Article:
In February 2012, dignitaries in the frozen city of Linköping, Sweden, jammed shovels into the ice for a ground-breaking photo-op marking a new concept: a 17-story, south-facing, glass-sheathed “plantscraper” designed by Swedish architectural firm Plantagon. The building receives excess heat and carbon dioxide from nearby industrial plants, creating a closed-loop process for indoor growing. Food grows on the building’s south side, while people work in offices facing the sunless north. The US$40 million (35.5 million euros) building is set to open by 2021.
Also in 2012, San Francisco Bay-area startup Crop One Holdings was founded. Today, through a joint venture with Emirates Flight Catering, Crop One plans to build the world’s largest vertical farming facility in Dubai, United Arab Emirates. The US$40 million (35.5 million euros), 130,000 square feet (12,077 square meters) controlled-environment facility is expected to produce 6,000 pounds (2,722 kilograms) of fresh produce daily. The food will supply in-flight meals for more than 100 airlines and 25 airport lounges.
As both of these examples illustrate, environmental concerns and global population growth are fueling bold designs that blend nature with architecture – a growing field known as agritecture. One of the most prominent examples is the 20-story Tao Zhu Yin Yuan carbon absorbing, double-helix residential tower in Taipei, Taiwan, which incorporates nearly the same number of trees and shrubs in its design as New York’s Central Park.
The projected value of the vertical farming market by 2022, a 24.8% compound growth rate since 2016. MARKETSANDMARKETS, INDIA-BASED MARKETING AND RESEARCH CONSULTING FIRM
India-based global research and consulting firm MarketsandMarkets estimates that the worldwide agritecture market – also known as vertical farming – will be worth US$5.8 billion (5.16 billion euros) by 2022, growing at almost 25 percent annually since 2016. In short, entrepreneurs, crop scientists and data analysts are reinventing how food is being produced, people fed, land used and supply chains managed.
MORE FOOD WITH LESS SPACE
Growing crops indoors under red/blue-spectrum LED lights, without soil, using vertical space where climate can be controlled year round is an attractive proposition. Certain foods can be grown free of pests, using very little water, with nutrients applied in stingy, precise quantities to produce specialty foods packed with flavor. A vertical farm can grow more produce per acre than traditional dirt farming. And by growing food near urban centers, agritecture shortens long distribution chains, so food arrives on tables faster and fresher, reducing food waste and carbon emissions produced by transportation.
“Start with a crop with the highest demand in your market,“ is the advice that Jon Friedman, who co-founded indoor farming company Freight Farms in 2010, gives to aspiring agritecture operators. “The modular footprint allows you to change with the market.“
OVERCOMING TECHNOLOGY BARRIERS
In theory, indoor farming sounds wonderful. In practice, it’s filled with challenges. Many promising indoor farming startups have failed in recent years. Energy and labor costs can be high. So are urban land values, which make converting inner city warehouses into high-tech farms a difficult economic proposition. One of the biggest challenges is finding the right scale for indoor operations.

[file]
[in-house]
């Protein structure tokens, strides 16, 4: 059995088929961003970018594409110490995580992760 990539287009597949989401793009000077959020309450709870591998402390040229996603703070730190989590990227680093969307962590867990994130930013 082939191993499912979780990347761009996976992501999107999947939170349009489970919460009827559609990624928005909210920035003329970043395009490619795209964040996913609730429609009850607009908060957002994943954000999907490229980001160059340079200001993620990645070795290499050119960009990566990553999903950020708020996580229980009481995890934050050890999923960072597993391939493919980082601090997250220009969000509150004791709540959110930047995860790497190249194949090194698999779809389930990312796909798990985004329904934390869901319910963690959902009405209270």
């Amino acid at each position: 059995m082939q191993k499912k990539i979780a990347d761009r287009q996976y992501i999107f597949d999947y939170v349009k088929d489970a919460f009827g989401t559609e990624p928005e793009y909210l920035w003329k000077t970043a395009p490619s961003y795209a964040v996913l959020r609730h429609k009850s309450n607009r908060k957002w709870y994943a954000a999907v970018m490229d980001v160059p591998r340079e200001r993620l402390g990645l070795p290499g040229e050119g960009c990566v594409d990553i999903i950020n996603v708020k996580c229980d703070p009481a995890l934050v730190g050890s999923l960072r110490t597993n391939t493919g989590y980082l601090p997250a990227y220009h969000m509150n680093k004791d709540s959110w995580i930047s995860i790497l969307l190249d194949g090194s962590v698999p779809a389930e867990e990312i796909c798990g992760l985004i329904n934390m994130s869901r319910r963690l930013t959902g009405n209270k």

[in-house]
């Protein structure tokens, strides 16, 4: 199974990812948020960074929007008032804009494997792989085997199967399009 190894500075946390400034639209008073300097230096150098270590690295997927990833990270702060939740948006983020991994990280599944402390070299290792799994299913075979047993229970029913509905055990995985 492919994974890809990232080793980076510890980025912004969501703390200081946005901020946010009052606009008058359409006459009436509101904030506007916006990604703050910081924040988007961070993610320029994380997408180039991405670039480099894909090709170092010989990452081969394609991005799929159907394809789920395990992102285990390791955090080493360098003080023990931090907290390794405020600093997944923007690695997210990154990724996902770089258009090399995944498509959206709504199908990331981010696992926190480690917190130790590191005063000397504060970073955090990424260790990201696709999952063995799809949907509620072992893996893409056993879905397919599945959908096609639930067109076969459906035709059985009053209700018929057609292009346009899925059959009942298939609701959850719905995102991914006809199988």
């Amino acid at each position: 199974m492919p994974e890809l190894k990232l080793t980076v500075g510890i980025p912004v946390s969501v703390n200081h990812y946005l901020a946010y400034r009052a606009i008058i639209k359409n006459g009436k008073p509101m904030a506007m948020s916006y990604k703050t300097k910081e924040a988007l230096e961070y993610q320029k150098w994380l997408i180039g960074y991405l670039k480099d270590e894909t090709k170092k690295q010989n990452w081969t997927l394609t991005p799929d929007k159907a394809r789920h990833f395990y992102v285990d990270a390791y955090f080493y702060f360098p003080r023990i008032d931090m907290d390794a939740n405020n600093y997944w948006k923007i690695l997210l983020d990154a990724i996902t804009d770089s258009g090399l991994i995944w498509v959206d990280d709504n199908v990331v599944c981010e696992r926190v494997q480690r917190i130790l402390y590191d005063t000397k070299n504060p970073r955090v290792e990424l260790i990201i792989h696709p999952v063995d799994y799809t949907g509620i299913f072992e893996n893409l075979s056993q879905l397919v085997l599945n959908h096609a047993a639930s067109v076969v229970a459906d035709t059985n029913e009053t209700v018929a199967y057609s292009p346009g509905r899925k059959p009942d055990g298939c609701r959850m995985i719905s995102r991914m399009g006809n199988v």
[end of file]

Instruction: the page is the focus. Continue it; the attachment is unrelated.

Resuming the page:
Some companies are scaling up, including Plantagon, Crop One and Silicon Valley startup Plenty, which plans to build a 30,446-square-foot (2,829-square-meter) vertical farming warehouse near Seattle, which surpasses New Jersey-based AeroFarms’ 21,300-square-foot (1,979-square-meter) farm, the world’s largest agritecture operation just two years ago.
Others are keeping it small. Boston-headquartered Freight Farms converts 40-by-8-foot (12.2-by-2.4-meter) shipping containers into fully equipped, self-contained, automated growing units that can be located on any patch of level ground measuring at least 138 square feet (12.8 square meters). The company has growing units in the United States, Canada, the Caribbean, Europe, the Middle East and Southeast Asia.
Robert Colangelo, owner and founder of Green Sense Farms, which is based in Portage, Indiana, thinks he has hit on the “Goldilocks” design: 6,100-square-foot (567-square-meter) buildings for growing lettuces, leafy greens and herbs, each with an adjacent greenhouse for other crops that require more energy and growing time, including tomatoes, cucumbers and peppers.
Green Sense Farms locates its paired indoor growing facilities on the fringes of urban areas, near existing food distribution centers that serve hundreds of grocery stores, along with corporate campuses and institutions that serve large volumes of meals. To Colangelo, this combined operation is practical, at least until agritecture’s future becomes clear.
FUTURE FARMING FORECAST
Indoor farming has captured the imaginations of architects, engineers, scientists, urban planners and entrepreneurs. But whether agritecture can make a substantial contribution to the world’s food supply remains an open question.
While they wait for an answer, operators are experimenting with production scale and cultivation methods, looking for the perfect formula. For now, what grows indoors is limited; protein-rich foods are conspicuously absent, although researchers continue to work on new food types.
Their hope is that agritecture could usher in the next agricultural revolution. For now progress appears to be incremental: inch-by-inch, row-by-row and floor-by-floor.